by Andy Worthington
18 May 2009
The following is a statement issued today by Disbar Torture Lawyers, a newly-formed organization that has just filed disciplinary complaints against the twelve Bush administration lawyers who were most closely involved with “violat[ing] the rules of professional responsibility by advocating torture, which is illegal under both United States and international law.”
On Monday, May 18, 2009, a broad coalition of organizations dedicated to accountable government, and representing over one million members, filed disciplinary complaints with state bar licensing boards against twelve attorneys who advocated the torture of detainees during the Bush Administration. These detailed complaints with over 500 pages of supporting exhibits have been filed against John Yoo, Jay Bybee, Stephen Bradbury, Alberto Gonzales, John Ashcroft, Michael Chertoff, Alice Fisher, William Haynes II, Douglas Feith, Michael Mukasey, Timothy Flanigan, and David Addington. The complaints, filed with the state bars in the District of Columbia, New York, California, Texas and Pennsylvania, seek disciplinary action and disbarment. Copies of the complaints and exhibits are available on the Disbar Torture Lawyers website.
The 12 lawyers targeted in the disciplinary complaints filed by Disbar Torture Lawyers.
The individually tailored complaints allege that the named attorneys violated the rules of professional responsibility by advocating torture, which is illegal under both United States and international law. Specifically, the Geneva Convention, UN Convention Against Torture, the Eighth Amendment, the Army Field Manual and the United States Criminal Code against torture and war crimes all prohibit torture of detainees. The memos written and supported by these attorneys advocating torture have now been repudiated by the Department of Justice, the White House, the Department of Defense and other experts in the field. The recently released Senate and Red Cross reports on detainee treatment provide uncontroverted evidence that the torture techniques advocated by the attorneys were used on human beings over an extended period of time.
In testimony at a Senate hearing on Wednesday, Former State Department counselor Philip Zelikow told a committee panel that Bush administration officials engaged in a “collective failure” on detention and interrogation of suspected terrorists. He called the torture memos “unsound” because “the lawyers involved … did not welcome peer review and indeed would shut down challenges even inside the government.” Another witness [law professor David Luban] testified that the legal policy constituted “an ethical train wreck” because it violated constitutional, statutory and international law.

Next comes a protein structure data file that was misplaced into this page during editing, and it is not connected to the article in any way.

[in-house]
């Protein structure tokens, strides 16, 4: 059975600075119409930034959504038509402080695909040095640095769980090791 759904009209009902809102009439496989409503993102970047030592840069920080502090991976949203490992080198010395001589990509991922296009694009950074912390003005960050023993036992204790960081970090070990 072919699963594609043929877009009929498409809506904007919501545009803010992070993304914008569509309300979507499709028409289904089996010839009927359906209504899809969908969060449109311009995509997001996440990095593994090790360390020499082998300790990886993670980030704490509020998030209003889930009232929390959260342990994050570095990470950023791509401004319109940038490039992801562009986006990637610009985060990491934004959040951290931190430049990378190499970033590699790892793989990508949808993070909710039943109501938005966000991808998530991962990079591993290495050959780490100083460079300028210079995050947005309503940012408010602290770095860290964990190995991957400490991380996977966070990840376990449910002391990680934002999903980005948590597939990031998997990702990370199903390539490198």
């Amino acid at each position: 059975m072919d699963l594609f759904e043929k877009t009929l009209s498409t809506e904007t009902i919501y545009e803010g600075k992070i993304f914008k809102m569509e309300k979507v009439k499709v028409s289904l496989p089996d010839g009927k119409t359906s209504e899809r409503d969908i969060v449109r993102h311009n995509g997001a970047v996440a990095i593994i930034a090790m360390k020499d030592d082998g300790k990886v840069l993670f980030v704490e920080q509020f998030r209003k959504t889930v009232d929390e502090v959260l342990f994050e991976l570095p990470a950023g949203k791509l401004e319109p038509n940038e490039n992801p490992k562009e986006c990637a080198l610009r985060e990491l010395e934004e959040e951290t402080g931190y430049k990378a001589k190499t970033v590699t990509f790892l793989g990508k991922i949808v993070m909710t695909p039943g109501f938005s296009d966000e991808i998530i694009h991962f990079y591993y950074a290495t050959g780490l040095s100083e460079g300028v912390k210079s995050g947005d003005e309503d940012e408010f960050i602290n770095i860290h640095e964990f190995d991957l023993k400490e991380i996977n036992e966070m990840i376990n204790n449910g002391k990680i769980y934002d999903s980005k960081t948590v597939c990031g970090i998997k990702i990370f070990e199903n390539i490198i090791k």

Kevin Zeese, the attorney for the coalition who signed the complaints, said, “It is time to hold these lawyers accountable for violating their legal oath. Just as the bar would suspend an attorney who advised a police officer to torture and brutalize a detained immigrant or criminal defendant, the bar must suspend these attorneys for advocating and causing the torture of war detainees. The disciplinary boards that hear these complaints must act or they will be seen as complicit in the use of torture. This is an important step toward the ultimate accountability of criminal prosecution.”
The coalition expects these twelve complaints to be followed with others after the involvement of additional attorneys is confirmed.
In addition, the coalition is asking other organizations to sign on to this campaign by sending an email to Disbar Torture Lawyers. Individuals can sign on using a form on the campaign’s website.
Andy Worthington is the author of The Guantánamo Files: The Stories of the 774 Detainees in America’s Illegal Prison (published by Pluto Press, distributed by Macmillan in the US, and available from Amazon — click on the following for the US and the UK). To receive new articles in your inbox, please subscribe to my RSS feed, and see here for my definitive Guantánamo prisoner list, published in March 2009. Visit his website at: www.andyworthington.co.uk.
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This is good news. By taking it out of the hands of the Feds, and putting it in terms that state bar associations can understand (oftentimes their intelligence is very limited) istarts the slow wheels of justice (when it is applied to the rich and influential) actually start turning. Disbarment is a minimal punishment for their malpractice. Incarcetion is indicated.